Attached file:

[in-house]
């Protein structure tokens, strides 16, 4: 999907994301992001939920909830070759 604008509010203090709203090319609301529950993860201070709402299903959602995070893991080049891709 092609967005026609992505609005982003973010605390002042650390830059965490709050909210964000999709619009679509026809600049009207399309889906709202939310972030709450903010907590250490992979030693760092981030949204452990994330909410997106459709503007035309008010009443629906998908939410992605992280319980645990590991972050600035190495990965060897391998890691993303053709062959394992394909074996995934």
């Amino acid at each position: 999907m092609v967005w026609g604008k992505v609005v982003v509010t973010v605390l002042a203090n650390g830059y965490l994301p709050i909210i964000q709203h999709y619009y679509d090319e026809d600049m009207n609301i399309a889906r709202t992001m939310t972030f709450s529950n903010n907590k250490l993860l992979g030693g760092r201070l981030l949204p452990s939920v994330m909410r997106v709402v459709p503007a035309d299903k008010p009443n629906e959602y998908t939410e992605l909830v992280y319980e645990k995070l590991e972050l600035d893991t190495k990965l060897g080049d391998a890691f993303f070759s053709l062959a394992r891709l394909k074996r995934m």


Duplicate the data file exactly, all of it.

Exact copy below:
[in-house]
């Protein structure tokens, strides 16, 4: 999907994301992001939920909830070759 604008509010203090709203090319609301529950993860201070709402299903959602995070893991080049891709 092609967005026609992505609005982003973010605390002042650390830059965490709050909210964000999709619009679509026809600049009207399309889906709202939310972030709450903010907590250490992979030693760092981030949204452990994330909410997106459709503007035309008010009443629906998908939410992605992280319980645990590991972050600035190495990965060897391998890691993303053709062959394992394909074996995934």
């Amino acid at each position: 999907m092609v967005w026609g604008k992505v609005v982003v509010t973010v605390l002042a203090n650390g830059y965490l994301p709050i909210i964000q709203h999709y619009y679509d090319e026809d600049m009207n609301i399309a889906r709202t992001m939310t972030f709450s529950n903010n907590k250490l993860l992979g030693g760092r201070l981030l949204p452990s939920v994330m909410r997106v709402v459709p503007a035309d299903k008010p009443n629906e959602y998908t939410e992605l909830v992280y319980e645990k995070l590991e972050l600035d893991t190495k990965l060897g080049d391998a890691f993303f070759s053709l062959a394992r891709l394909k074996r995934m």